The question is: how can we design a data structure that permits to efficiently find the exact occurrences of (short) strings inside

$\mathcal{T}$? In particular, one may wish to

count the occurrences of a pattern (for example,

$count(\mathcal{T},\u201cAT\u201d)=3)$ or to

locate them (for example,

$locate(\mathcal{T},\u201cAT\u201d)=1,3,7)$. As we will see, there are two conceptually different ways to solve this problem. The first, sketched in

Section 2.1, is to realize that every occurrence of

$\Pi =\u201cAT\u201d$ in

$\mathcal{T}$ is a prefix of a text suffix (for example: occurrence at position 7 of “AT” is a prefix of the text suffix “AT”). The second, sketched in

Section 2.2, is to partition the text into non-overlapping

phrases appearing elsewhere in the text and divide the problem into the two sub-problems of (i) finding occurrences that overlap two adjacent phrases and (ii) finding occurrences entirely contained in a phrase. Albeit conceptually different, both approaches ultimately resort to

suffix sorting: sorting lexicographically a subset of the text’s suffixes. The curious reader can refer to the excellent reviews of Mäkinen and Navarro [

7] and Navarro [

8,

9] for a much deeper coverage of the state-of-the-art relative to both approaches.

#### 2.1. The Entropy Model: Compressed Suffix Arrays

The sentence

every occurrence of Π

is the prefix of a suffix of $\mathcal{T}$ leads very quickly to a simple and time-efficient solution to the full-text indexing problem. Note that a suffix can be identified by a text position: for example, suffix “GAT

$” corresponds to position 6. Let us sort text suffixes in

lexicographic order. We call the resulting integer array the

suffix array ( SA) of

$\mathcal{T}$; see

Figure 2. This time, we color

text positions i according to the color of letter

$\mathcal{T}\left[i\right]$. Note that colors (letters) get clustered, since suffixes are sorted lexicographically.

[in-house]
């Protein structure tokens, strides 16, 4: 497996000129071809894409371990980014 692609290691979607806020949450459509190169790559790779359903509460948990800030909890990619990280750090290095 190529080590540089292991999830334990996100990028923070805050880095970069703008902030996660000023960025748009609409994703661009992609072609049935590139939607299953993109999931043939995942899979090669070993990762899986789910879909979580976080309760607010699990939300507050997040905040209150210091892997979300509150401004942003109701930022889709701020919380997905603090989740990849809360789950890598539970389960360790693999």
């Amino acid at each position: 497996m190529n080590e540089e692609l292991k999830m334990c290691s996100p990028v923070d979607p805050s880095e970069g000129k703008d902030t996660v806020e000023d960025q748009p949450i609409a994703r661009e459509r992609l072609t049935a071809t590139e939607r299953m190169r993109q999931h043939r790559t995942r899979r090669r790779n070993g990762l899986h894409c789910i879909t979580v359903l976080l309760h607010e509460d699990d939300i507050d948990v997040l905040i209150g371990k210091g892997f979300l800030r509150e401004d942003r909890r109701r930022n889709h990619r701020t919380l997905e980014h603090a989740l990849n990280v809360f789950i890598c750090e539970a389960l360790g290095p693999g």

The reason for appending

$ at the end of the text is that, in this way, no suffix prefixes another suffix. Suffix arrays were independently discovered by Udi Manber and Gene Myers in 1990 [

11] and (under the name of PAT array) by Gonnet, Baeza-Yates, and Snider in 1992 [

12,

13]. An earlier solution, the

suffix tree [

14], dates back to 1973 and is more time-efficient, albeit much less space efficient (by a large constant factor). The idea behind the suffix tree is to build the trie of all text’s suffixes, replacing unary paths with pairs of pointers to the text.

The suffix array $SA$, when used together with the text $\mathcal{T}$, is a full-text index: in order to count/locate occurrences of a pattern $\Pi $, it is sufficient to binary search $SA$, extracting characters from $\mathcal{T}$ to compare $\Pi $ with the corresponding suffixes during search. This solution permits to count the $occ$ occurrences of a pattern $\Pi $ of length m in a text $\mathcal{T}$ of length n in $O\left(m\mathrm{log}n\right)$ time, as well as to report them in additional optimal $O\left(occ\right)$ time. Letting the alphabet size being denoted by $\sigma $, our index requires $nlog\sigma +nlogn$ bits to be stored (the first component for the text and the second for the suffix array).

Note that the suffix array cannot be considered a small data structure. On a constant-sized alphabet, the term $nlogn$ is asymptotically larger than the text. The need for processing larger and larger texts made this issue relevant by the end of the millennium. As an instructive example, consider indexing the Human genome (≈3 billion DNA bases). DNA sequences can be modeled as strings over an alphabet of size four ($\{A,C,G,T\}$); therefore, the Human genome takes less than 750 MiB of space to be stored using two bits per letter. The suffix array of the Human genome requires, on the other hand, about 11 GiB.